A case study on teacher burn-out: On the edge, to stay or to leave
AdvisorLatavietz, Beata M.
MetadataShow full item record
Lamei, L. 2021. A case study on teacher burn-out: On the edge, to stay or to leave -- In Proceedings: 17th Annual Symposium on Graduate Research and Scholarly Projects. Wichita, KS: Wichita State University
INTRODUCTION: The burnout syndrome is conceived as an individual's emotional exhaustion, dissatisfaction with personal accomplishments, and feeling depersonalization and work detachment (Maslach, 2003). Burnout can be inevitable for both students and teachers. It makes the students drop out and the teachers leave their profession. Burnout leads to emotional overextension, chronic fatigue, stress, cynicism, and negative attitudes. It diminishes executive functioning and memory, and causes problems in critical thinking, cognitive, and regulating emotions (Golkar et al., 2014; Durning et al., 2013). Individual and self-regulatory factors, such as self-efficacy, facilitate coping with the burnout syndrome and may protect individuals from negative outcomes of burnout (Brown, 2012). Self- efficacy is understood as the belief in one's competence to cope with challenges and successfully execute the behavior needed to produce a desired outcome and succeed. Generally, self-efficacious teachers experience less burnout. Teachers with higher sense of self-efficacy are more open to new ideas, more committed to teaching, and more resilient in the face of setbacks (Bandura, 1986; Brouwers & Tomic, 2000; Chwalisz et al., 1992; Shoji et al., 2015). PURPOSE: This research explores what impacted a teacher burnout and decision to quit. It also reflects what factors could encourage the teacher to stay. The study explains if higher levels of the teacher's sense of self-efficacy could help. METHODS: A mixed research method of qualitative and quantitative data analysis is used for a better understanding of the phenomenon. Triangulation adds validity and reliability to the case (Creswell & Poth, 2018). A semi-structured interview and two assessments of Maslach Burnout Inventory for Educators and Teacher's Sense of Efficacy Scale were administered and added quantitative information to the participant's personal feedback and the thematic analysis of the interview (qualitative data). The participant is in her 30s, with twelve years of experience as teacher and behavior analyst in public middle schools. Recently, she left her dream job of a teacher and works as a case manager in a non-profit special education center with children aged four to six. RESULTS: Different sources of data and research strategies provided comprehensive understanding of the phenomenon of burnout and the factors that contributed to the teacher burnout and ultimately her resignation. It shows how the school administrators and parents could help her stay, but they failed to protect and support her, albeit it is a case study on one person's experience. The results highlight the importance of teacher's sense of self-efficacy in controlling and coping with burnout. Efficacy of the teacher results in their persistence, resilience, and aspiration when they face setbacks and difficulties. CONCLUSION: This study contributes to understanding of what factors may intensify or reduce burnout, how burnout could be minimized or controlled, and in what interventions. The research contributes to detecting potential system-wide problems and evaluating the role of the school and rules and regulations in protecting and supporting the teacher. The case explores the role of parents in making the teacher quit. This study also increases awareness of the factors that help teachers to stay energized and motivated especially through the difficulties that cause emotional exhaustion, cynicism, inefficiency, detachment, and lack of self-realization.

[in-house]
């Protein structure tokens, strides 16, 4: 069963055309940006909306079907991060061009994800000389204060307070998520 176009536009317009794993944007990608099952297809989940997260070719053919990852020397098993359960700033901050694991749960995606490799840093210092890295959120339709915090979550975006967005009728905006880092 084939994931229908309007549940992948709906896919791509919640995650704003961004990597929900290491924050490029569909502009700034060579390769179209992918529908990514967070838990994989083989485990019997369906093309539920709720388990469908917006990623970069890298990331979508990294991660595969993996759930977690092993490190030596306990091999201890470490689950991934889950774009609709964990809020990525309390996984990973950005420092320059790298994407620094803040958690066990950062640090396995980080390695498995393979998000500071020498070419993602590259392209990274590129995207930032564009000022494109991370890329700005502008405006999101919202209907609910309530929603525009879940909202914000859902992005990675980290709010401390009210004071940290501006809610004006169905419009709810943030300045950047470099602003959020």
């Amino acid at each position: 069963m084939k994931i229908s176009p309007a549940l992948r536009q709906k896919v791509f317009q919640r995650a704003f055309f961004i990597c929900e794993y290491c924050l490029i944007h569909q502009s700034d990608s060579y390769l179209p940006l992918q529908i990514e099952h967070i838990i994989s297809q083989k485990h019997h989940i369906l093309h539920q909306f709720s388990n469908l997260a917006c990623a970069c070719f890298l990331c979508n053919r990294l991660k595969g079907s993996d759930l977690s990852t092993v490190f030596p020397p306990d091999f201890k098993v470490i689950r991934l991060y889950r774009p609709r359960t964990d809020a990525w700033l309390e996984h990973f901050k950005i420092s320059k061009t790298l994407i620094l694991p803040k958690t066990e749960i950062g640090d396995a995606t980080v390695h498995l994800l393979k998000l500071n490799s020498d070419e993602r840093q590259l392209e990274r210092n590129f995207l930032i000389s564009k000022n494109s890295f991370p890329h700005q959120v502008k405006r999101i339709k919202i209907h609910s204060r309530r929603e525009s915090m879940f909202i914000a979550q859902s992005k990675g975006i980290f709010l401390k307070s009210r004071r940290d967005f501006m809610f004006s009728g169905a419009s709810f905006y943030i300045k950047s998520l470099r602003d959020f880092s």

Presented to the 17th Annual Symposium on Graduate Research and Scholarly Projects (GRASP) held online, Wichita State University, April 2, 2021.
Research completed in the Department of Counseling, Educational Leadership, Educational and School Psychology, College of Applied Studies